Murai Sadakatsu (村井貞勝)

Sadakatsu MURAI was the Kyoto Shoshidai (the Kyoto deputy) under the Oda administration. His assumed name (alias) was Kichibei. He gained the go (byname) of Shunchoken after becoming a Buddhist priest. His official rank was Minbusho (Ministry of Popular Affairs) of Nagato Province.

His birth place

According to Taikoki (Chronicle of Hideyoshi TOYOTOMI), Sadakatsu originated from Omi Province. Since he excelled in administration, he won strong trust from Nobunaga ODA and was assigned important positions from an early stage.

Sadakatsu already served Nobunaga when Nobuyuki ODA raised a flag of rebellion against his older brother Nobunaga in 1556, and tried to make a peace negotiation between Nobukatsu and Katsuie SHIBATA together with Hidemitsu (Hideyori) SHIMADA from the orders of Dota-gozen. He accompanied Nobunaga when he went to Kyoto with Yoshiaki ASHIKAGA, and stayed in Kyoto with Ryosei MYOIN, Nobumori SAKUMA, Hideyoshi TOYOTOMI, and Nagahide NIWA to manage the politics of warlords.

To Jokyo (going to the capital)

He took care of the affairs of state of the Oda clan, such as the acceptance of hostages during the fall of Mino Sannin-shu (three elite retainers of Mino), protection of the weakened Yoshiaki ASHIKAGA, and the construction of Nijo-jo Castle, and conducted negotiations with temples and shrines. He also managed the repairment of Kyoto gosho (the Imperial Palace) with Nichijo ASAYAMA.

Kyoto Shoshidai

Sadakatsu was assigned to be the Kyoto Shoshidai (Tenka Shoshidai (the Bakufu-appointed governor of the country)) in September 1573 after Nobunaga outcasted Yoshiaki ASHIKAGA and assumed full control of Kyoto. He was assigned along with Nobunaga's administrative officers and close associates, Yukan MATSUI, Sekian TAKEI, Mitsuhide AKECHI, and Naomasa BAN, "all the official affairs concerning Kyoto under the Oda administration," including maintenance of the security of Kyoto; negotiation with the Imperial Court, lords, temples, and shrines; repairment of the gosho (palace); entertainment of envoys; and preparation of Oda's Kyoto Umazoroe (military parade).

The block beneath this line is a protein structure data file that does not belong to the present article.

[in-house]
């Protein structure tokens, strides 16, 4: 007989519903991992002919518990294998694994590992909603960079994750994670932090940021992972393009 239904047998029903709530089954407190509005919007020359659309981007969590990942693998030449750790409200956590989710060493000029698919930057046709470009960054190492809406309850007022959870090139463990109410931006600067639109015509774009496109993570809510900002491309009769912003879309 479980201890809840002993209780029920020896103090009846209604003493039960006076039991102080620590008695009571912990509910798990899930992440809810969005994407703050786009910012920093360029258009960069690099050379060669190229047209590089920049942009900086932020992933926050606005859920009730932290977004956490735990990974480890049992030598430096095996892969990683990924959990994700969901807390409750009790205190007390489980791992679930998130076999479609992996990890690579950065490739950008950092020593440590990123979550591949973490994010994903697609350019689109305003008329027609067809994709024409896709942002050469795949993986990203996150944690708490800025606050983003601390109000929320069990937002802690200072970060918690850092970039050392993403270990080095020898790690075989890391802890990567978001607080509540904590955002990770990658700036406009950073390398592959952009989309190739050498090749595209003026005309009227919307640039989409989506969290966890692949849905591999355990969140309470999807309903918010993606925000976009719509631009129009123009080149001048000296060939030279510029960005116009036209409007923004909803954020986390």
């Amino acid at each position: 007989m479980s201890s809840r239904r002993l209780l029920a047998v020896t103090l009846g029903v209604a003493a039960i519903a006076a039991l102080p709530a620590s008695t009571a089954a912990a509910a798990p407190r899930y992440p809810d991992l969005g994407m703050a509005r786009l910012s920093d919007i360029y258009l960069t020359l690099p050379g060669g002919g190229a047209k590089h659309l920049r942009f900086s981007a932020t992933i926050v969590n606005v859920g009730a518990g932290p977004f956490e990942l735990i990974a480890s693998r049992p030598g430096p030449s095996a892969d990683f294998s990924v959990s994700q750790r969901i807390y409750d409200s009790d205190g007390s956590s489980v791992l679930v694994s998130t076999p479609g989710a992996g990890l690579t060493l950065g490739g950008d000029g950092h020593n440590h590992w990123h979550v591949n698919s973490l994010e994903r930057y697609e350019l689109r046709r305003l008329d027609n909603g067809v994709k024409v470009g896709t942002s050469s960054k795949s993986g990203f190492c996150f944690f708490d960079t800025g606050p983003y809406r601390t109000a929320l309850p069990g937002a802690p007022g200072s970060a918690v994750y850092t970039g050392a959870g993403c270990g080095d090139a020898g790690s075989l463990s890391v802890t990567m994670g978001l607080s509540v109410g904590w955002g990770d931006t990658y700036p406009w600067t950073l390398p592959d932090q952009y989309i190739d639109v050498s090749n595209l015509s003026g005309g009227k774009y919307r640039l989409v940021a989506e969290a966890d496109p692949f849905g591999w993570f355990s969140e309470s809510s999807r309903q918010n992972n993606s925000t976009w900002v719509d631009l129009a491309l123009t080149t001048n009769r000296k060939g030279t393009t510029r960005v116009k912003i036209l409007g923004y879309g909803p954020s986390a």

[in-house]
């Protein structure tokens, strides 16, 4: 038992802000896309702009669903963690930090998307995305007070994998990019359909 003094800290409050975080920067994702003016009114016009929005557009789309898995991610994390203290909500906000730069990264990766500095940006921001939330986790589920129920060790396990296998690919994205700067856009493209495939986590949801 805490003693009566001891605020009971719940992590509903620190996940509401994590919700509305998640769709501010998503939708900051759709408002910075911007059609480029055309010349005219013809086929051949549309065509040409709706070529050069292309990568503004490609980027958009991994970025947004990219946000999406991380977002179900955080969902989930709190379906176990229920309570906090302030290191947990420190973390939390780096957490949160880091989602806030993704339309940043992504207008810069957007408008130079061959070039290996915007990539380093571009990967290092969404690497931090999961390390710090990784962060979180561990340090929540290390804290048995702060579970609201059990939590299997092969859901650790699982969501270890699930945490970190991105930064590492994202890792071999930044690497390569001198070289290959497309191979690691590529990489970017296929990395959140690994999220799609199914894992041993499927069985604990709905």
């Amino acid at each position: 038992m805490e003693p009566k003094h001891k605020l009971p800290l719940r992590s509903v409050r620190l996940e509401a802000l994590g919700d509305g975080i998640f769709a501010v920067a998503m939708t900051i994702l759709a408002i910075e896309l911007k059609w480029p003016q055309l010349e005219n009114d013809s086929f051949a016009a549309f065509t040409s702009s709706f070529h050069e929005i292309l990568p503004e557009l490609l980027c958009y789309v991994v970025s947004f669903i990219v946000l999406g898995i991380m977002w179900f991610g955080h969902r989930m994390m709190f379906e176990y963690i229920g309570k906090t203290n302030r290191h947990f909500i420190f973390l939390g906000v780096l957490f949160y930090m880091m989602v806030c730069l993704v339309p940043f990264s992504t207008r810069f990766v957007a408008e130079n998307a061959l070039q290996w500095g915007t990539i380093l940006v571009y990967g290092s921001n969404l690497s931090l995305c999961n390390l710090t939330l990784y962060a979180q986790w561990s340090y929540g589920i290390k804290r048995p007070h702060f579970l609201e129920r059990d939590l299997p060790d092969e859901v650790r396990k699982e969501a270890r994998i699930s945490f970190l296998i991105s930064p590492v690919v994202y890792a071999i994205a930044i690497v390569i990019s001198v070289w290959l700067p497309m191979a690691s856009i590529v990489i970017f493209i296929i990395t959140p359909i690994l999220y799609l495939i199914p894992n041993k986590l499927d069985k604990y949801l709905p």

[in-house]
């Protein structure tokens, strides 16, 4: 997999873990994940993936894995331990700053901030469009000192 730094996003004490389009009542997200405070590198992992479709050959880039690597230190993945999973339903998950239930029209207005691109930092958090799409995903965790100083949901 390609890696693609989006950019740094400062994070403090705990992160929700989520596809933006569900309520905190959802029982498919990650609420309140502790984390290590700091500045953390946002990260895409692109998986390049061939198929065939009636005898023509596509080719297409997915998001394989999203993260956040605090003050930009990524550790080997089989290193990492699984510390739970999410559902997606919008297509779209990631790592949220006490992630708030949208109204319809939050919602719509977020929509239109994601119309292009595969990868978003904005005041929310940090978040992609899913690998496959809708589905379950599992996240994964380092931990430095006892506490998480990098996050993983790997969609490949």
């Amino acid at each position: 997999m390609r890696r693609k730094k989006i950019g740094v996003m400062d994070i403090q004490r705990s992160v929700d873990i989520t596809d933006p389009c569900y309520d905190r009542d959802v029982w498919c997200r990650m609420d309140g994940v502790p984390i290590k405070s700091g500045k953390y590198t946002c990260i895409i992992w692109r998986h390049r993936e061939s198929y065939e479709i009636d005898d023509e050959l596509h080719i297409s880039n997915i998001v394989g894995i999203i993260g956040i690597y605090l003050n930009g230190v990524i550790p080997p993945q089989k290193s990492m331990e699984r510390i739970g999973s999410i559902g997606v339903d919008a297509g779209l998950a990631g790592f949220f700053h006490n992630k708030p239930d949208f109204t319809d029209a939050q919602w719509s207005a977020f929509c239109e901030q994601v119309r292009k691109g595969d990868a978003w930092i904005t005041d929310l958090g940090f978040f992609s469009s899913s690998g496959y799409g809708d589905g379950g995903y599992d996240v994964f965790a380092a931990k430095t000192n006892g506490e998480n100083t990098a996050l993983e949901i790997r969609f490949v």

Sadakatsu ordered civilians to complete the repairment of tsuijibei (mud-filled fence or moat) of gosho in 1575, and divided them into groups to compete with each other in the progress of repairment. There were singing and dancing performances of civilians above tsujibei, which created a huge crowd in the surrounding area as many on-lookers came. Attracted by such a large crowd, Emperor Ogimachi and nobles also came to watch. With competition among the crowd, the repairment supposedly finished very quickly (according to "Shincho Koki" (Biography of Nobunaga ODA)).

In August of that same year, an imperial decree was given to promote Nobunaga in official rank, but he firmly declined, and instead, asked for investiture of his group of servants, which was accepted by the Imperial Court. Sadakatsu was appointed to Nagato Province.

He entered priesthood in 1581, gaining the Buddhist name of Shunchoken MURAI and passing his family estate to his son, Sadanari MURAI.
Luis Frois called Sadanari MURAI 'the governor general of Kyoto' and praised him as 'the respectable old man of paganism and holding many of the reins of power.'

His death

During Honnoji Incident in 1582, Sadakatsu was at his own residence, on the opposite side of Honno-ji Temple, but he rushed to Myokaku-ji Temple, the residence of Nobunaga's legal son, Nobutada ODA. He made a proposal to Nobutada to move to Nijo-jo Castle, and confined himself within Nijo shingosho (Nijo New Imperial Palace) with other servants of Oda to resist the army of Akechi, but was killed in battle along with Nobutada. His sons, Sadanari and Seiji MURAI, were also killed in battle at the same castle.

In Daiun-in Temple, Kyoto City, there is a preserved statue of Sadakatsu shaped like "the old man of tonsured head." His daughters married Narimasa SASA, Geni MAEDA, and Takaharu FUKUSHIMA.

[Original Japanese]